The Aboriginal cultural heritage reform process

Aboriginal cultural heritage legislation in NSW has been under review since 2010 and has involved 4 phases of public consultation to date.

Reforming any legislation is complex and requires a multi-staged approach. Key aims throughout the New South Wales Aboriginal cultural heritage (ACH) reforms have been to ensure that new legislation:

  • respects and conserves ACH in New South Wales for current and future generations
  • provides clear and consistent processes for economic and social development.

Public consultation has involved collecting information and consulting with people across New South Wales to establish what the reforms need to consider and to develop and refine new legislation.

2017–18 public consultation

From September 2017 to April 2018 the government consulted publicly on a proposed new system for managing and conserving ACH in New South Wales, supported by the Draft Aboriginal Cultural Heritage Bill 2018. The proposed new system was informed by recommendations of the Aboriginal Culture and Heritage Reform Working Party and public feedback received on the 2013 reform model.

Feedback from the public consultation showed there is much support for the reforms. However some submissions, including from Aboriginal communities, raised issues that needed further consideration. This led to additional targeted stakeholder consultations during January and February 2019 this year, and some further work to refine the proposals in the draft Bill.

Timeline

This timeline sets out the public consultation phases and other steps in the ACH reform process to date.

In January/February 2019, OEH and Aboriginal Affairs carried out additional targeted consultations to refine the proposals in draft Bill.

September 2017–April 2018

Phase 4 public consultation – legal framework including new draft legislation released for public feedback. This involved:

  • 19 public information sessions
  • 20 public workshops
  • 2 webinars.

Nearly 700 people attended the workshops and over 100 written submissions were made, as well as verbal submissions and responses through the NSW Government’s Have Your Say online portal.

April–December 2018

Feedback received from the Phase 4 public consultation was analysed and considered in the further development of the draft Bill.

OEH published written submissions where author’s permission had been received. The 2017–18 public consultation page includes the submissions and a summary of submissions report.

The NSW Government considered the wide-ranging feedback received and best practice in other jurisdictions to revise the 2013 model and prepare draft legislation for further consultation.

March

Public submissions for phase 3 public consultation released on the Office of Environment and Heritage website.

September 2013–March 2014

Phase 3 public consultation – Aboriginal Cultural and Heritage Working Party recommendations and the NSW Government’s proposed model for new legislation were released for public feedback.

This involved:

  • 19 public workshops held across New South Wales at Albury, Ballina, Bega, Bourke, Broken Hill (2), Cessnock, Charlestown, Dubbo, Griffith, Gunnedah, Moree, Nowra, Orchard Hills, Parkes, Port Macquarie, Queanbeyan, Sydney and Tamworth
  • 1 peak body meeting on the model for reforming the legislation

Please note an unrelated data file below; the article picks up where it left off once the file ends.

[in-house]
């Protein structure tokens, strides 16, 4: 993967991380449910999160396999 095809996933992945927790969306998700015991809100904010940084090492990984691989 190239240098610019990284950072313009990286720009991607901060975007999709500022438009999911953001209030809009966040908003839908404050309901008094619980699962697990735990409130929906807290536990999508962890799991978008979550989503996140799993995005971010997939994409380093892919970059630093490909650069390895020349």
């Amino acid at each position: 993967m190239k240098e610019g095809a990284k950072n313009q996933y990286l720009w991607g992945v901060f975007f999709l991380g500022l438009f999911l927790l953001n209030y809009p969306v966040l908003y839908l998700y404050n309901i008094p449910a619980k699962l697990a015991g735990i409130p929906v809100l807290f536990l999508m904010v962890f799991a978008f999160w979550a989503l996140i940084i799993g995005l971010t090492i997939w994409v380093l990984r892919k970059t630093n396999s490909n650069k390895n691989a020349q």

• 67 questionnaires completed
  • 147 written submissions.

OEH published written submissions, where author's permission had been received, and developed a report on workshops.

More information about feedback on the phase 3 consultation is available.

April

Independent Aboriginal Cultural and Heritage Reform Working Party established.

June–July

Phase 2 public consultation – phase 1 consultation results and inter-jurisdictional analysis presented for feedback.

At workshops for the phase 1 consultation, requests were made for more background information on the Aboriginal heritage legislation in New South Wales and other Australian states and territories. Two information papers were developed and circulated before the phase 2 workshops were held:

Eleven workshops for all stakeholders were held across New South Wales at: Rooty Hill, Garden Suburb, Nowra, Queanbeyan, Tamworth, Coffs Harbour, Dubbo, Walgett, Griffith, Bourke and Broken Hill.

November

Independent Aboriginal Cultural Heritage Reform Working Party delivered recommendations for reform to the NSW Government.

Government announced broader legislative review.

November 2011

Phase 1 public consultation – a discussion paper Aboriginal Heritage Legislation in NSW: Public consultation on issues for reform was released for public feedback. This included:

  • 25 community workshops held across New South Wales at: Albury, Balranald, Bathurst, Bourke, Broken Hill, Coffs Harbour, Dubbo, Grafton, Griffith, Ivanhoe, Kempsey, Merimbula, Moree, Mount Druitt, Narooma, Newcastle, Nowra, Queanbeyan, Redfern, Singleton, Tamworth, Tweed Heads, Wagga Wagga, Walgett and Wollongong.
  • 5 workshops for mixed interest groups held across New South Wales at: Coffs Harbour, Dubbo, Newcastle, Nowra and Sydney.

April 2012

Independent Aboriginal Cultural and Heritage Reform Working Party established.

June–July 2012

Summary of submissions report and written submissions, where author’s permission had been received, were published:

July

Parliament amended the National Parks and Wildlife Act 1974 (NPW Act) to improve provisions for Aboriginal cultural heritage offences, penalties, due diligence, Aboriginal heritage impact permits and consultation.

Bipartisan support for amendments on proviso that broader reforms would be undertaken.

October

Amendments to the NPW Act commenced.